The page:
>> illustrates the type of problems you can run into:
    >>
    >> assert locale is German; //pseudcode
    >> assert "BEISSEN".toLowerCase().equals("beissen");
    >> assert "BEISSEN".toLowerCase().equals("beißen");

    >
    > Yeah, and assert "Color".toLowerCase().equals("Colour".toLowerCase()).


    {
    String originalA = "color";
    a = originalA; // "color"
    a = a.toUppercase(); // "COLOR"
    a = a.toLowercase(); // "color"
    assert a.equals(originalA);
    }
    {
    String originalA = "beißen";
    a = originalA; // "beißen"
    a = a.toUppercase(); // "BEISSEN"
    a = a.toLowercase(); // "beissen"
    assert a.equals(originalA);
    }

    - Oliver
    Oliver Wong, Dec 27, 2006
    #16
  17. Oliver Wong wrote:
    >>>assert locale is German; //pseudcode
    >>>assert "BEISSEN".toLowerCase().equals("beissen");
    >>>assert "BEISSEN".toLowerCase().equals("beißen");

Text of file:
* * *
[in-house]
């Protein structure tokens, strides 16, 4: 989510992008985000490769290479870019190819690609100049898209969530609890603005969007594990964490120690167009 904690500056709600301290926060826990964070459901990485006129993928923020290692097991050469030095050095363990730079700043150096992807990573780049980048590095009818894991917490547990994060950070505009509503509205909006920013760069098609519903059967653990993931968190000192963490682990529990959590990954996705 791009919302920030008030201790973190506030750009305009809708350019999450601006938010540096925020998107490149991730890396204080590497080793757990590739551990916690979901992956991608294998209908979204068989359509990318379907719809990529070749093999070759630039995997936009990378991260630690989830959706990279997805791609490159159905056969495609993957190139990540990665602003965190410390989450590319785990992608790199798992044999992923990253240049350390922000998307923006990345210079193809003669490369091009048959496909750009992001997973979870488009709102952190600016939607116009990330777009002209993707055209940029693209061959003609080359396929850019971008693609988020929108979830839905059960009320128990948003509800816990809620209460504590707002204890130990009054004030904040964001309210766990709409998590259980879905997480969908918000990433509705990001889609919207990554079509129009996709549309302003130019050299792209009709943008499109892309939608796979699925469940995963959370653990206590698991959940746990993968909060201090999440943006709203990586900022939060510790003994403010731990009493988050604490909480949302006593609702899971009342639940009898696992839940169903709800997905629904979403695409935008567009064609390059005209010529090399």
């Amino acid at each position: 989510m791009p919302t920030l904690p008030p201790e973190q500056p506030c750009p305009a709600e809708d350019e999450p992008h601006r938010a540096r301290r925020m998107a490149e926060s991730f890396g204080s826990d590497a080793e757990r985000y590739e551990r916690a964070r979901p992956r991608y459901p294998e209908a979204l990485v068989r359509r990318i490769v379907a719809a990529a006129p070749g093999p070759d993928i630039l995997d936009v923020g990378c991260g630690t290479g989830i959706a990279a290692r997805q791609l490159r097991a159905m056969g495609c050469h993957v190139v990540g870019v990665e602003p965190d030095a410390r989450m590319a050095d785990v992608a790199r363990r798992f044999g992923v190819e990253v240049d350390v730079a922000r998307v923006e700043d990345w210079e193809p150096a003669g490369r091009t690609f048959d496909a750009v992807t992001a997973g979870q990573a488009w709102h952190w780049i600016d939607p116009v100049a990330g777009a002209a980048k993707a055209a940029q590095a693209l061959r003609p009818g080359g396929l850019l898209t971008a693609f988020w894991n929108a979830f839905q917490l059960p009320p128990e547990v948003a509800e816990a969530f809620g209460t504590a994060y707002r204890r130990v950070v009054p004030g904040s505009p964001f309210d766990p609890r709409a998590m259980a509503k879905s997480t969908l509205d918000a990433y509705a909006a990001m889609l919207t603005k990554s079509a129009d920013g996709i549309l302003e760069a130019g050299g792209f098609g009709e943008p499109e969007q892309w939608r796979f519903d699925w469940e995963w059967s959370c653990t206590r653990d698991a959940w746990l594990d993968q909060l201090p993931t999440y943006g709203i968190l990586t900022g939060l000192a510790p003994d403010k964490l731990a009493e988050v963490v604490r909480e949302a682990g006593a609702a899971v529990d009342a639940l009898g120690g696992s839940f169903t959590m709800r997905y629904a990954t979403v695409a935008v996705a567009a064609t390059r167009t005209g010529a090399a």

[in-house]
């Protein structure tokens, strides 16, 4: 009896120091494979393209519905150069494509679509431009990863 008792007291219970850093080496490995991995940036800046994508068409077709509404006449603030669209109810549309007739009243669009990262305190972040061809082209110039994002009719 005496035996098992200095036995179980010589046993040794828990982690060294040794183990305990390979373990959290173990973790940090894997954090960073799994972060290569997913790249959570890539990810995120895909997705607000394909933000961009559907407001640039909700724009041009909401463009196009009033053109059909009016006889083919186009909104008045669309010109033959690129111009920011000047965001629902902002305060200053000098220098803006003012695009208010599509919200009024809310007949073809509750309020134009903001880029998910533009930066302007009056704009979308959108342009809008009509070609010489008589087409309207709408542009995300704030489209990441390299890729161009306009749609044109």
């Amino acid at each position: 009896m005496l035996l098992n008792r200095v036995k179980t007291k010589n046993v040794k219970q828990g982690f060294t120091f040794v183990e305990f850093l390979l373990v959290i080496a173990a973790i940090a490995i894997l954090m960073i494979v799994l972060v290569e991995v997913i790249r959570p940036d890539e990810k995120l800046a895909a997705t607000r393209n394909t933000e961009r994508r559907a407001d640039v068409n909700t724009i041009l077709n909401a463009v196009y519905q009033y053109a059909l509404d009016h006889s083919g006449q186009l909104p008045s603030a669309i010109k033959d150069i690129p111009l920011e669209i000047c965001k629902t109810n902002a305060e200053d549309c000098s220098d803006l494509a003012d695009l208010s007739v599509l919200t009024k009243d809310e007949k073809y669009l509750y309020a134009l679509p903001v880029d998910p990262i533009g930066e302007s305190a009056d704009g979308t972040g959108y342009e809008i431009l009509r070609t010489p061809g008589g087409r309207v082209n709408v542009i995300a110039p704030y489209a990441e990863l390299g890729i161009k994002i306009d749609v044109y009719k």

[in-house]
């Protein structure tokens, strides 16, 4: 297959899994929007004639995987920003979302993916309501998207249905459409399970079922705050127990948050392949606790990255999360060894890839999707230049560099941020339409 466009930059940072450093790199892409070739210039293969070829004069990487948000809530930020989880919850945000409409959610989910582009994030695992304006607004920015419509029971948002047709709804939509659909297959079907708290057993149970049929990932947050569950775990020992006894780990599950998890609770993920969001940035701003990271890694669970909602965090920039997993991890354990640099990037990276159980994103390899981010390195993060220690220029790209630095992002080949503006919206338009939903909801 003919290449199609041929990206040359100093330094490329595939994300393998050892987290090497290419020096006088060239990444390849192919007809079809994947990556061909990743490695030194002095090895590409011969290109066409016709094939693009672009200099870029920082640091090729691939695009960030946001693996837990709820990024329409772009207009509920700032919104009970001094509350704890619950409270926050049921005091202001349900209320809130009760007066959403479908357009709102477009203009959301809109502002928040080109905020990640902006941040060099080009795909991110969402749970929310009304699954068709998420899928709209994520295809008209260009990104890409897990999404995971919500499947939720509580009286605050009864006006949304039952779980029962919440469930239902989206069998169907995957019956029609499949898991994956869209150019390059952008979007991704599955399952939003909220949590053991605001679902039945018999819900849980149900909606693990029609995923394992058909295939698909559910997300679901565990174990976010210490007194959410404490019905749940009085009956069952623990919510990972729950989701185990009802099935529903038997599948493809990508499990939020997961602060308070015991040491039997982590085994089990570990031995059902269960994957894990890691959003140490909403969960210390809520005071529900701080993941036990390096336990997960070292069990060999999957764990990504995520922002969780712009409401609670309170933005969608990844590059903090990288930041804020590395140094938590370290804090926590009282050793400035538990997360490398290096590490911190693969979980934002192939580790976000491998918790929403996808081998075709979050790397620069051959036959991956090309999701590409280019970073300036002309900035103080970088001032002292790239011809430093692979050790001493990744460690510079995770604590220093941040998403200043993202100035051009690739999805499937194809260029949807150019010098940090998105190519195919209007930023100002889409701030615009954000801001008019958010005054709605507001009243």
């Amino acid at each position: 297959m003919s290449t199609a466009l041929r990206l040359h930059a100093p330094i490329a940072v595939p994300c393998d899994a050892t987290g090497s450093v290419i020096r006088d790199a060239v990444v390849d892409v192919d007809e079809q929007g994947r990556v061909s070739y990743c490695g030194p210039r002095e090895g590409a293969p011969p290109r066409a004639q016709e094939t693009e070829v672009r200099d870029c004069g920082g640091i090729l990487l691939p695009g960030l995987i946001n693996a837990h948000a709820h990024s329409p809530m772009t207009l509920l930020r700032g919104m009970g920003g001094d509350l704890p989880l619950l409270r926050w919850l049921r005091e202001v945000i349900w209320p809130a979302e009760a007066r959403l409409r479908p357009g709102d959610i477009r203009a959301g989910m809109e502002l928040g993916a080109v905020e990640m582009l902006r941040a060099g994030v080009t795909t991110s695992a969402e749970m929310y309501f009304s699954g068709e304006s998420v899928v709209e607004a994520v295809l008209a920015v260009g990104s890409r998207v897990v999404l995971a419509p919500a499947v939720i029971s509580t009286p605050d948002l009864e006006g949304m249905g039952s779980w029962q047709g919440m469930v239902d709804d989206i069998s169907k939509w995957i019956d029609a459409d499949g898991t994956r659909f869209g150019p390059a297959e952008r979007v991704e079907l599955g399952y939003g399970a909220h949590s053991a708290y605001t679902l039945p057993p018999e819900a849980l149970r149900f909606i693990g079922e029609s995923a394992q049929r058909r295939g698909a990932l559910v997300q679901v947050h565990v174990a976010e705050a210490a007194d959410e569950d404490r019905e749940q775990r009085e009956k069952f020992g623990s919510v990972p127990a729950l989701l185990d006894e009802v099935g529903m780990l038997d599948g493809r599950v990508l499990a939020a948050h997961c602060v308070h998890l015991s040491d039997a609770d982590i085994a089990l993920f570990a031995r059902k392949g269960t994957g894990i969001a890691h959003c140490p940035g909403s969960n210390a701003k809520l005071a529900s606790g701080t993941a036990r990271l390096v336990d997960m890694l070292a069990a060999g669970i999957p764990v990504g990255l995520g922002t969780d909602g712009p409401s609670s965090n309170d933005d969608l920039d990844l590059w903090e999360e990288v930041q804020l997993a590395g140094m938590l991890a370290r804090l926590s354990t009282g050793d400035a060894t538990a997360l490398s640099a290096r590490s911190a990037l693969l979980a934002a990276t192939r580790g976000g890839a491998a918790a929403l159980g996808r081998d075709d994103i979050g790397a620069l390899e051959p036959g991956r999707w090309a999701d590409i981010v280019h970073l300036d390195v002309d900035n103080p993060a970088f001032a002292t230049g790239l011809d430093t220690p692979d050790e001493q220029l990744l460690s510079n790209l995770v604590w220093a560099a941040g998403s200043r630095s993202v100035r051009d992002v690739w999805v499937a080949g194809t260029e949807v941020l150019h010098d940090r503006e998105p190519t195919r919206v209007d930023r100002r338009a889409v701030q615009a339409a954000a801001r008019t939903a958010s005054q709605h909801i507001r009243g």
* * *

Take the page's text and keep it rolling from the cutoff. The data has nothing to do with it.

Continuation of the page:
>>
    >>Yeah, and assert "Color".toLowerCase().equals("Colour".toLowerCase()).

    >
    >
    > {
    > String originalA = "color";
    > a = originalA; // "color"
    > a = a.toUppercase(); // "COLOR"
    > a = a.toLowercase(); // "color"
    > assert a.equals(originalA);
    > }


    I don't see "colour" (with a U) in there anywhere, Oliver.
    John Ersatznom, Dec 29, 2006
    #17
  18. Oliver Wong Guest

    "John Ersatznom" <> wrote in message
    news:en3as3$p8d$...
    > Oliver Wong wrote:
    >>>>assert locale is German; //pseudcode
    >>>>assert "BEISSEN".toLowerCase().equals("beissen");
    >>>>assert "BEISSEN".toLowerCase().equals("beißen");
    >>>
    >>>Yeah, and assert "Color".toLowerCase().equals("Colour".toLowerCase()).

    >>
    >>
    >> {
    >> String originalA = "color";
    >> a = originalA; // "color"
    >> a = a.toUppercase(); // "COLOR"
    >> a = a.toLowercase(); // "color"
    >> assert a.equals(originalA);
    >> }

    >